That credulous comic-book vibe extends to the film’s unconvincing depiction of humanity as a mix-and-match gene pool. Old age makeup rarely works in movies, and it doesn’t here; more bizarre are appearances by Berry as a white-skinned Jewess in 2012 London, Sturgess as a Neo-Seoul Asian, and Bae as Ewing’s 19th-century American wife. Some of this gamesmanship is fun: Susan Sarandon covered with facial tattoos as a post-apocalyptic Abbess, or Hugo Weaving — the movie’s snarling, all-purpose Satan — done up in drag as the old age home’s Big Nurse. It’s very possible that the 2008 reassignment surgery that allowed Larry Wachowski to become Lana had an influence on the film’s notions of gender fluidity. It’s also clear that those notions don’t add up to much. As “Cloud Atlas” progresses, you feel trapped in a deranged costume party.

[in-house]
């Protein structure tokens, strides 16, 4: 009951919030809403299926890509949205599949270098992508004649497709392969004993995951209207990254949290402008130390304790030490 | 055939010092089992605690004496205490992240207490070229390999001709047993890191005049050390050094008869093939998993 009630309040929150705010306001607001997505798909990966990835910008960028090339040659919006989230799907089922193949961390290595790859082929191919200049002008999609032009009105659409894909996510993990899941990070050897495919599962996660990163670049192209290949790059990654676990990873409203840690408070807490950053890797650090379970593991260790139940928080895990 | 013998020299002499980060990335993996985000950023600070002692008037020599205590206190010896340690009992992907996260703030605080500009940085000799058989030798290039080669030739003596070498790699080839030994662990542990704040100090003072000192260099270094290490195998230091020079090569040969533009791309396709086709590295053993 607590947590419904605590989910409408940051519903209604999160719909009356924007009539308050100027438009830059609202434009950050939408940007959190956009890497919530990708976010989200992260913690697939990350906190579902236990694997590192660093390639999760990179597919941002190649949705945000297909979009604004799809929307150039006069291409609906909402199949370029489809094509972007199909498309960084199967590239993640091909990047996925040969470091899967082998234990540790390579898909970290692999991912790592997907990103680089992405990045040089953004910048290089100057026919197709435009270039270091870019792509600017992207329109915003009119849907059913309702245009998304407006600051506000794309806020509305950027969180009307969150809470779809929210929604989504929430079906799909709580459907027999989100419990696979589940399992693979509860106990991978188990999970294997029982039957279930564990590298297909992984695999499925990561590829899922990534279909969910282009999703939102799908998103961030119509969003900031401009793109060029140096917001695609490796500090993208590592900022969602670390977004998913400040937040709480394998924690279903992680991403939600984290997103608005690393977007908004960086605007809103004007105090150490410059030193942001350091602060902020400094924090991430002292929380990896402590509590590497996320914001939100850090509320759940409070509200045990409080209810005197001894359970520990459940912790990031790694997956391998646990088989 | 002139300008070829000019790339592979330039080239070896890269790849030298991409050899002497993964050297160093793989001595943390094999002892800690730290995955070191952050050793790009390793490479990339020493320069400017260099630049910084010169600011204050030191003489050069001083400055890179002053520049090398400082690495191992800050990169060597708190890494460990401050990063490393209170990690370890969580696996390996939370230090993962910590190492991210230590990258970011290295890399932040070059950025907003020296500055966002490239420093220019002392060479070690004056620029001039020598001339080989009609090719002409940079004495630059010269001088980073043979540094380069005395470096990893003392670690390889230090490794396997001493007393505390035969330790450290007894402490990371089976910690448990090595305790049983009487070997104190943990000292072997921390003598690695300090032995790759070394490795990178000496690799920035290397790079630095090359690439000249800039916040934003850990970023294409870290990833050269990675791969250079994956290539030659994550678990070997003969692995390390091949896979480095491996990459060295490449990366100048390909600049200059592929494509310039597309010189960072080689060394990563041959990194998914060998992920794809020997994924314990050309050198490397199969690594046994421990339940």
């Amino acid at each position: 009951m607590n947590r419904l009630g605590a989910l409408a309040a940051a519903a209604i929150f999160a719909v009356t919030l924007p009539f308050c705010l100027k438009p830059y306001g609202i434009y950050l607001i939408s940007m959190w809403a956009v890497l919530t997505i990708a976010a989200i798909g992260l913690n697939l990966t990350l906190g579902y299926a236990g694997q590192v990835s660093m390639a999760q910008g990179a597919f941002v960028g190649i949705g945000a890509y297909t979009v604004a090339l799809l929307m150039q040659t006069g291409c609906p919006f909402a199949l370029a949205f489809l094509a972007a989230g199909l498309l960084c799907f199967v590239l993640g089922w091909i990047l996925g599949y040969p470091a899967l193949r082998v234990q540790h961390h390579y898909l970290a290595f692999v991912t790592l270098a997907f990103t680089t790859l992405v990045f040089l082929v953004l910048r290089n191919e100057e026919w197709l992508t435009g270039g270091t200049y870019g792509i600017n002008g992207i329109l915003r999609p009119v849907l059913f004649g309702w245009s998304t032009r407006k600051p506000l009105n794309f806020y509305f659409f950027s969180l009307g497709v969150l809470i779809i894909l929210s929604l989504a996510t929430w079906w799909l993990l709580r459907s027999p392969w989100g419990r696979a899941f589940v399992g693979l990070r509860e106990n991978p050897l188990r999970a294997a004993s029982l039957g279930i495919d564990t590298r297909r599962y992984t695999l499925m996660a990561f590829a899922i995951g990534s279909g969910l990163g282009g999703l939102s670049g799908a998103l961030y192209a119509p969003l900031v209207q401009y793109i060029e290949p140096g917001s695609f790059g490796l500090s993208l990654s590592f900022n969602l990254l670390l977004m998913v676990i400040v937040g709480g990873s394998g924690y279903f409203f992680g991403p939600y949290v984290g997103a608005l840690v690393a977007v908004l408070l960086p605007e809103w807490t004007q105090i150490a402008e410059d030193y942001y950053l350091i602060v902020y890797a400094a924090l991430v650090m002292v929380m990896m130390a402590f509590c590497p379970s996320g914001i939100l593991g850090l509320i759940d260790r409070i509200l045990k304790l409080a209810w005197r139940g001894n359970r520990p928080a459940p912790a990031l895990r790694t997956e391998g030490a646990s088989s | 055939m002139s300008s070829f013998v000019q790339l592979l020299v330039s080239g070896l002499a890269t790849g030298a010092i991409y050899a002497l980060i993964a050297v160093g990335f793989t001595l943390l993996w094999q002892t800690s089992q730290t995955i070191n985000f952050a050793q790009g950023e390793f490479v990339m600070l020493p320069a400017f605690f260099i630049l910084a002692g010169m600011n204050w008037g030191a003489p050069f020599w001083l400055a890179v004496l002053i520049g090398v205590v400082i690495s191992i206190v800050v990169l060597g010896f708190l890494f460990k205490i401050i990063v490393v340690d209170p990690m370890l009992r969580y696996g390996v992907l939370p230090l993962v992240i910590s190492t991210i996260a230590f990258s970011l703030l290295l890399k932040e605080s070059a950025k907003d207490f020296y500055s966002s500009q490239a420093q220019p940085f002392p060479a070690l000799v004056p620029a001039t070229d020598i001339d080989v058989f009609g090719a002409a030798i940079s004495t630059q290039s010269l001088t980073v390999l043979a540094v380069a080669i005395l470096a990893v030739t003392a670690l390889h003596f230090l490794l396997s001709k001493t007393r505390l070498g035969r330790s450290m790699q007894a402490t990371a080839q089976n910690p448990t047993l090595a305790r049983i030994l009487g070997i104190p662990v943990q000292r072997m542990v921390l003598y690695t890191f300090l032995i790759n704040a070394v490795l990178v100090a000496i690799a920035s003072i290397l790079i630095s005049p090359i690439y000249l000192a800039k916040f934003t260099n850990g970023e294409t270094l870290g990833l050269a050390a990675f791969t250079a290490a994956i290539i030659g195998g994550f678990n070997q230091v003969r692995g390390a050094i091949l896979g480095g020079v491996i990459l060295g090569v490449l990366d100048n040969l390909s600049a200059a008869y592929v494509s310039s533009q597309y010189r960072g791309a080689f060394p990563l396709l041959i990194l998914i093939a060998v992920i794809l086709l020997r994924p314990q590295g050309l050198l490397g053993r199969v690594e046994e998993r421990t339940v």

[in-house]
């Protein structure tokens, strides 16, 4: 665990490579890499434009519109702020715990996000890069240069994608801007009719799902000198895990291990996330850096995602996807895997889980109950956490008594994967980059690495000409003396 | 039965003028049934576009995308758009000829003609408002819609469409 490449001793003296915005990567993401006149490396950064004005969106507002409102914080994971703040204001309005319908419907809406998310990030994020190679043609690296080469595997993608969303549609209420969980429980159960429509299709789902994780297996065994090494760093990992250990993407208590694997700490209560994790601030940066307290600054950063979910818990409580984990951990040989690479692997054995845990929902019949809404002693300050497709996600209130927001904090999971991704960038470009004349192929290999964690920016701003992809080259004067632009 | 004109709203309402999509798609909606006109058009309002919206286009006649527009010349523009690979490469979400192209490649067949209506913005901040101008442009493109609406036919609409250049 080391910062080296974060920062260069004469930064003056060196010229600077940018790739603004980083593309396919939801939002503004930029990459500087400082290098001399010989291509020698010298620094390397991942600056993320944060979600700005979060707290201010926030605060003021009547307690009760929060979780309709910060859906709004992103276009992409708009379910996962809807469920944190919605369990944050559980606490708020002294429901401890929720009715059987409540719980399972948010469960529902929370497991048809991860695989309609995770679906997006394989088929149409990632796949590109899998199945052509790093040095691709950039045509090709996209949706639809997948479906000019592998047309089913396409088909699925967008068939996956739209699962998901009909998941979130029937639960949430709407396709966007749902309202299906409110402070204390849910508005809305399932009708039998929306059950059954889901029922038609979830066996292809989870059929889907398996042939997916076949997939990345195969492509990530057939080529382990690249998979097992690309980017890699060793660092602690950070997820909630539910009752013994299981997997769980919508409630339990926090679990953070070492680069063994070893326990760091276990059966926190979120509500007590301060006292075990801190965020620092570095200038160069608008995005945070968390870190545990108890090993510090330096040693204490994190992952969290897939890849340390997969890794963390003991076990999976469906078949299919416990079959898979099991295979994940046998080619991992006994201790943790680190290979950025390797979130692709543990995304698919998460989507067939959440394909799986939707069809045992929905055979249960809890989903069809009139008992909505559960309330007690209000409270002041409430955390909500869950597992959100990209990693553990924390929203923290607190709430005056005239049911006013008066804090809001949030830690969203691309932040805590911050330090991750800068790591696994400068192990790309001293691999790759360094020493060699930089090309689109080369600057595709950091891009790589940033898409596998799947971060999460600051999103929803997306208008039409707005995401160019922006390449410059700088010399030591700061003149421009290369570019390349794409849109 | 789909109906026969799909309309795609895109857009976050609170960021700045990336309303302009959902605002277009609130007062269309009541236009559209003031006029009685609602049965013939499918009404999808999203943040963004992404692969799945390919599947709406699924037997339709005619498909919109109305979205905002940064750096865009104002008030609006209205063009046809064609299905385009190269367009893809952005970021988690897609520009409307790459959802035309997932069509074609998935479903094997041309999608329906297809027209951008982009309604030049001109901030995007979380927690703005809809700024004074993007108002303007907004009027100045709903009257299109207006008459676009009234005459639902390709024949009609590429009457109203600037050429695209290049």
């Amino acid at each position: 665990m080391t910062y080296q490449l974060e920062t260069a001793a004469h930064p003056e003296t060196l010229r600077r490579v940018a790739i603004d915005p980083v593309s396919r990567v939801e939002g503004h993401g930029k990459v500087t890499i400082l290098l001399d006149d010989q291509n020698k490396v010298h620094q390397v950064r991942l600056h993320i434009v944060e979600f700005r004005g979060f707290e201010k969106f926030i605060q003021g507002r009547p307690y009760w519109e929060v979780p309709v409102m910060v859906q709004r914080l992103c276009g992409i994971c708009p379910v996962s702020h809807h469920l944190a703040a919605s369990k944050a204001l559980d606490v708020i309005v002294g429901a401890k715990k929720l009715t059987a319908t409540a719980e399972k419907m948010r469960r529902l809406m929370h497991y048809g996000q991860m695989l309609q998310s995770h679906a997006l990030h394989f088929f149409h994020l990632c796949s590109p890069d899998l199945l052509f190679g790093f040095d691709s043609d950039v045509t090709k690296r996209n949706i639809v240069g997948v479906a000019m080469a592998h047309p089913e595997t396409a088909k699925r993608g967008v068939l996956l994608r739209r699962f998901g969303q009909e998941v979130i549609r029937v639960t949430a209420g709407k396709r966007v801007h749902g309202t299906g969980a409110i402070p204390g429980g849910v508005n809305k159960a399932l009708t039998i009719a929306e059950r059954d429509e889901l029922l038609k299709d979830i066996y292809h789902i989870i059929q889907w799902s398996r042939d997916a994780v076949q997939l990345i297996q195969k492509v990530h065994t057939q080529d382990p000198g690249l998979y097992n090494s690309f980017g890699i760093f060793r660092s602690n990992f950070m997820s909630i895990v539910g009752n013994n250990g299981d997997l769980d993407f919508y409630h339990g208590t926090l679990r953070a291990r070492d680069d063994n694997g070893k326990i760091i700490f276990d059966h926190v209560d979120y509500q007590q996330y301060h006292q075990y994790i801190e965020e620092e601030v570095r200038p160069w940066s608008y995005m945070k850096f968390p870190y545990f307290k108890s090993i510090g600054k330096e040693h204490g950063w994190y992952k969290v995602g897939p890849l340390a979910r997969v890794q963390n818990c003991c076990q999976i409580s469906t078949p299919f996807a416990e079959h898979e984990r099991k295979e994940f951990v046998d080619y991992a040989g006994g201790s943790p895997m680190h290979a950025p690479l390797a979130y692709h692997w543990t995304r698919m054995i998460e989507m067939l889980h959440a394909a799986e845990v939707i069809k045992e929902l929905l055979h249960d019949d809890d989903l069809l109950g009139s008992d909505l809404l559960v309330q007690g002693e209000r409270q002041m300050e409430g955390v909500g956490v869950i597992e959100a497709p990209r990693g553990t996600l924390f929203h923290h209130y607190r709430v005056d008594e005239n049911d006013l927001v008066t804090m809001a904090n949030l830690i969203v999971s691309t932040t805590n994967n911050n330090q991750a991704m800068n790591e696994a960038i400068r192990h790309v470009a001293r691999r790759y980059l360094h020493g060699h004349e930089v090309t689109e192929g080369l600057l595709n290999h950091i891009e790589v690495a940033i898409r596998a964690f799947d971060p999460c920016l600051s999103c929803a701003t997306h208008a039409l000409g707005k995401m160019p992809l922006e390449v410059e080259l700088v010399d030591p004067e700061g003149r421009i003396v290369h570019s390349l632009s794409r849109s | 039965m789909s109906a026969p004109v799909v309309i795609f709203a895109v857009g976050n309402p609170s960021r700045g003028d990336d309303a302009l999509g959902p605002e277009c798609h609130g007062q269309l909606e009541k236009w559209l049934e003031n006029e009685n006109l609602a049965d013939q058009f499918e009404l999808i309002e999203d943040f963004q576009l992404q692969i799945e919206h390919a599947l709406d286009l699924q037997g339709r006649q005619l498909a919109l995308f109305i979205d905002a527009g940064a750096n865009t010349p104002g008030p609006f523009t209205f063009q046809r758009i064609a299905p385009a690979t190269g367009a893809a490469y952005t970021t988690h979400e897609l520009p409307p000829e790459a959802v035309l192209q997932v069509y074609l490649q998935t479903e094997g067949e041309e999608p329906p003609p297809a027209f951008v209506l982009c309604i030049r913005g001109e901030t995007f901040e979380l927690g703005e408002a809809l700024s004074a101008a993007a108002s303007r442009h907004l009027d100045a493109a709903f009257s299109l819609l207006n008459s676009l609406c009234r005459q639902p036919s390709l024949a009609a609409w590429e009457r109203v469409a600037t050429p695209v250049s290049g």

And yet attention must be paid. The filmmakers obviously don’t care what people write or think about them — in the movie’s single funniest scene, a thuggish author (Tom Hanks in brownface) tosses a snippy book critic (Alistair Petrie) over a balcony with a satisfying splat — but their ambitions are immense and their skills almost up to the task. With “Cloud Atlas,” they’ve made the big honking utopian mega-movie they wanted, an epic white elephant that’s profound on its many surfaces and banal beneath. Good for them, but the art that lasts tends to get it the other way around.
Ty Burr can be reached at email@example.com.